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The Relationship of Pre- and Post-Treatment Laboratory Tests with Outcomes for Women Starting Treatment for HIV Infection FREE

[+] Article and Author Information

The summary below is from the full report titled “The Prognostic Importance of Changes in CD4+Cell Count and HIV-1 RNA Level in Women after Initiating Highly Active Antiretroviral Therapy.” It is in the 17 February 2004 issue of Annals of Internal Medicine (volume 140, pages 256-264). The authors are K. Anastos, Y. Barrón, M.H. Cohen, R.M. Greenblatt, H. Minkoff, A. Levine, M. Young, and S.J. Gange.


Ann Intern Med. 2004;140(4):I-45. doi:10.7326/0003-4819-140-4-200402170-00003
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What is the problem and what is known about it so far?

Human immunodeficiency virus (HIV) is the cause of AIDS. AIDS is a potentially deadly illness that interferes with the body's ability to fight off infection and certain types of cancer. Treatments containing multiple drugs (antiretroviral therapy) have greatly improved outcomes for HIV-infected patients. Regimens that contain powerful drugs called protease inhibitors can be particularly effective. These regimens are known as highly active antiretroviral therapy or HAART. Doctors use blood tests called CD4 count and viral load to determine when to start treatment for HIV infection and to monitor patients who are receiving treatment. CD4 cells are involved in fighting infection; they decrease as the disease advances, so a higher count is better. Viral load is a measure of the amount of HIV virus in the blood. It increases as the disease advances, so a lower load is better. CD4 cell count and viral load predict outcomes in HIV infection, but it has been uncertain whether the values of these tests before treatment or after treatment are best for predicting how patients will respond.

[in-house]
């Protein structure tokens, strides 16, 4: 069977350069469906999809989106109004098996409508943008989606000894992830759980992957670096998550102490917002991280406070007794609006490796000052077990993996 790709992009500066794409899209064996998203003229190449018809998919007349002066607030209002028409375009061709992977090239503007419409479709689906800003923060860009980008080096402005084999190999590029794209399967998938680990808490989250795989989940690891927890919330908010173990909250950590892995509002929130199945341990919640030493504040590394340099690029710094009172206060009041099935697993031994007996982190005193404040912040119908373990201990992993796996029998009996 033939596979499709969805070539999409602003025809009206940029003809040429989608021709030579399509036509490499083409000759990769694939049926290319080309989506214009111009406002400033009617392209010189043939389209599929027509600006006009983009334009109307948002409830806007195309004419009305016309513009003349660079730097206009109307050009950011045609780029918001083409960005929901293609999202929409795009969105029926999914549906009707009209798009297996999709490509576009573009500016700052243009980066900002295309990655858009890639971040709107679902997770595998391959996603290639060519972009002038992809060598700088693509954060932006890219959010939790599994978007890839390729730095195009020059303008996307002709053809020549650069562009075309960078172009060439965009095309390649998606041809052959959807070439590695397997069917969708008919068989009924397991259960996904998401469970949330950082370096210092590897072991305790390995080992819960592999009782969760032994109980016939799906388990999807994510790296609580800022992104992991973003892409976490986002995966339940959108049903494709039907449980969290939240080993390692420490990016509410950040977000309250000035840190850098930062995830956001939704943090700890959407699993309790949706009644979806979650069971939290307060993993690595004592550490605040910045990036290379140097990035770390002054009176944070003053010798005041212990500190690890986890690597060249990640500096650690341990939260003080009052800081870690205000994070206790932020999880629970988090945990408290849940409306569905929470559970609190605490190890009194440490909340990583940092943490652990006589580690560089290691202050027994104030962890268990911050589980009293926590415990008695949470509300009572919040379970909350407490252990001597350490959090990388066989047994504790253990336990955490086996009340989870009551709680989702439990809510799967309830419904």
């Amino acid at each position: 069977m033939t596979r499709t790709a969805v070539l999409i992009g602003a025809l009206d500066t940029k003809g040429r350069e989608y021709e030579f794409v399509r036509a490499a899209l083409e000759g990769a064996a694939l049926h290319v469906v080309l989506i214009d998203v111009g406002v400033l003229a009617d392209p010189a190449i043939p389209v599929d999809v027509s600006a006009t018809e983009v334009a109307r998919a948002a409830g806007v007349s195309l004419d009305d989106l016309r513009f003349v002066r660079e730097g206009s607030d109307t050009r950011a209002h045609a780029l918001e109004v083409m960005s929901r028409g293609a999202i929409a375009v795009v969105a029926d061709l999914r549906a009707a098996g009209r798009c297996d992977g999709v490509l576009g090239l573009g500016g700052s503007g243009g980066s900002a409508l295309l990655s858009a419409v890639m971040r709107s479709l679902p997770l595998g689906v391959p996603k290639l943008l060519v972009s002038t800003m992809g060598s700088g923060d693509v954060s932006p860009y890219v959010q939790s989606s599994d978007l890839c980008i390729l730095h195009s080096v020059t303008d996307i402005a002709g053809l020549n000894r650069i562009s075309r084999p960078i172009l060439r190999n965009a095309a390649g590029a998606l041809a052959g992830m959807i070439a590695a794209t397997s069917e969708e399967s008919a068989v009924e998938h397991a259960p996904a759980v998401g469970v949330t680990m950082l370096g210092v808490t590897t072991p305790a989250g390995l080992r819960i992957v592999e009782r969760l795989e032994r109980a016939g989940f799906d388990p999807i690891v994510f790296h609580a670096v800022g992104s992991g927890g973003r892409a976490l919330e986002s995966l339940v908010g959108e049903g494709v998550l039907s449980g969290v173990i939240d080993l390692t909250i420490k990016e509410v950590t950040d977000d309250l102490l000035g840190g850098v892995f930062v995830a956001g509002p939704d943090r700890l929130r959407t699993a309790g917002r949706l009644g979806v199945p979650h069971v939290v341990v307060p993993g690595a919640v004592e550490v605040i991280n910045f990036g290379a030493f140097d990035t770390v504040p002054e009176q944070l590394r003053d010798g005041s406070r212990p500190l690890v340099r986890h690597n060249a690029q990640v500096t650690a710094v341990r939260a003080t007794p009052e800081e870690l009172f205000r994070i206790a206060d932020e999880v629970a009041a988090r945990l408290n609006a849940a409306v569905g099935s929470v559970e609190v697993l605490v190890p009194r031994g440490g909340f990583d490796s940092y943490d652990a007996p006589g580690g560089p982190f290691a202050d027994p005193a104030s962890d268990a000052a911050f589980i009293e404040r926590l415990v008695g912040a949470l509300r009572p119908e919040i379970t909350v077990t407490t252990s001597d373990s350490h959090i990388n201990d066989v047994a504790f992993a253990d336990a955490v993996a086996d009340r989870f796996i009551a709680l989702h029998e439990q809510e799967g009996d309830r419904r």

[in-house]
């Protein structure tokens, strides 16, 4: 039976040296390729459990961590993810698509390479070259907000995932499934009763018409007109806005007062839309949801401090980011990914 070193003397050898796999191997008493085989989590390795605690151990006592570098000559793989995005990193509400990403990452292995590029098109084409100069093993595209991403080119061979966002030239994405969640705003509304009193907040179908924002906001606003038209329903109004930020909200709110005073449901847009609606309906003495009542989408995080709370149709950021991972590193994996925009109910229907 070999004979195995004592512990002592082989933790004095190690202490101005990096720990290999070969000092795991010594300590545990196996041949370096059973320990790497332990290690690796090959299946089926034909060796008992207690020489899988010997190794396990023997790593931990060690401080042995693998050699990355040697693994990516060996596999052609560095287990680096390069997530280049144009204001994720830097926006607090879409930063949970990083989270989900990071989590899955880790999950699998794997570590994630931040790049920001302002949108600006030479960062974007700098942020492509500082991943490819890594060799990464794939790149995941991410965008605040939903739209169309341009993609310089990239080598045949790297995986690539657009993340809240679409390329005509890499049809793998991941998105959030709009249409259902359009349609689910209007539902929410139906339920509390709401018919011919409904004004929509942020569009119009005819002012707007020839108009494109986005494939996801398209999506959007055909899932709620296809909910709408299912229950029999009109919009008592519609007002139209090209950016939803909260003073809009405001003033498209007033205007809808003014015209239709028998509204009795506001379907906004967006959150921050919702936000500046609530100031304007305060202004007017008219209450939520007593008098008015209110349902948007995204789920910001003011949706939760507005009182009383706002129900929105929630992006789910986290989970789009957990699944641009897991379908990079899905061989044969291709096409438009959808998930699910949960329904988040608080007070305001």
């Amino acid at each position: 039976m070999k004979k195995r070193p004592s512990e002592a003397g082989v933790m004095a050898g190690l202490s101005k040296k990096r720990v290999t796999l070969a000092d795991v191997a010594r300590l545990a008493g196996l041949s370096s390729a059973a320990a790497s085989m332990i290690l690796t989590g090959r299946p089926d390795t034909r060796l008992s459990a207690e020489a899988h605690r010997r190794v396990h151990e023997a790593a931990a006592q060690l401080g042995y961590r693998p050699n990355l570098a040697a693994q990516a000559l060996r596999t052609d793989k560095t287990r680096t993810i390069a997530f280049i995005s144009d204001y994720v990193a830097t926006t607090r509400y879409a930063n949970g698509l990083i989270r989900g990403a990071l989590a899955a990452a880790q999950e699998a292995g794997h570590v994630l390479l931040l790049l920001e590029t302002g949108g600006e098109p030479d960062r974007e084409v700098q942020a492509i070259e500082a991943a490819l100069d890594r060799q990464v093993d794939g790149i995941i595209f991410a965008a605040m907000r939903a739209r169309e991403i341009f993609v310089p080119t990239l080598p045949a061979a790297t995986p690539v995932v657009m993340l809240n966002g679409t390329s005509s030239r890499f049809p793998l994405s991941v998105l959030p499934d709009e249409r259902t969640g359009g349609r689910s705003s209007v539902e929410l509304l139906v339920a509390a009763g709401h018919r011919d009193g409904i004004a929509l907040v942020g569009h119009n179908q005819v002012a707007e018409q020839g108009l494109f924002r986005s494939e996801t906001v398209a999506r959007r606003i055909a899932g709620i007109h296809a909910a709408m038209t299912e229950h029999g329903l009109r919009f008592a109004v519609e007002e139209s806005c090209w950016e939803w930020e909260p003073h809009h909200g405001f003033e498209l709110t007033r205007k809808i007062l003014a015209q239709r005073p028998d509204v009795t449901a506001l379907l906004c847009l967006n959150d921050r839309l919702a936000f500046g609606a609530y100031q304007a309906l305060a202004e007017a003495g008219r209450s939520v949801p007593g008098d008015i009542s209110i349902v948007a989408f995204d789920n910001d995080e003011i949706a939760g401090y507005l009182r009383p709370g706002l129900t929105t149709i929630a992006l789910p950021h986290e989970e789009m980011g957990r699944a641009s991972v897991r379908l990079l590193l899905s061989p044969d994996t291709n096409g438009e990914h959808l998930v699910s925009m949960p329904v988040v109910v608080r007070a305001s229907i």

Why did the researchers do this particular study?

To see whether pre- or post-treatment laboratory tests are the best way to predict how well patients will respond after starting HAART for HIV infection.

Who was studied?

1132 women with HIV infection who started HIV treatment during the course of a large study of HIV infection in women.

How was the study done?

The researchers tested patients' blood for CD4 cell counts and viral load before and after treatment. They then examined the relationship between the laboratory tests and the women's risks for developing an AIDS-defining illness or dying over the next 4 years.

What did the researchers find?

The post-treatment laboratory tests were more accurate predictors of development of an AIDS-defining illness or death than were pretreatment values.

What were the limitations of the study?

This study did not examine the side effects of HAART for HIV infection.

What are the implications of the study?

A poor pretreatment CD4 cell count and viral load does not mean that a patient will respond poorly to treatment. Patients whose CD4 cell counts and viral loads respond favorably to treatment are likely to do well.

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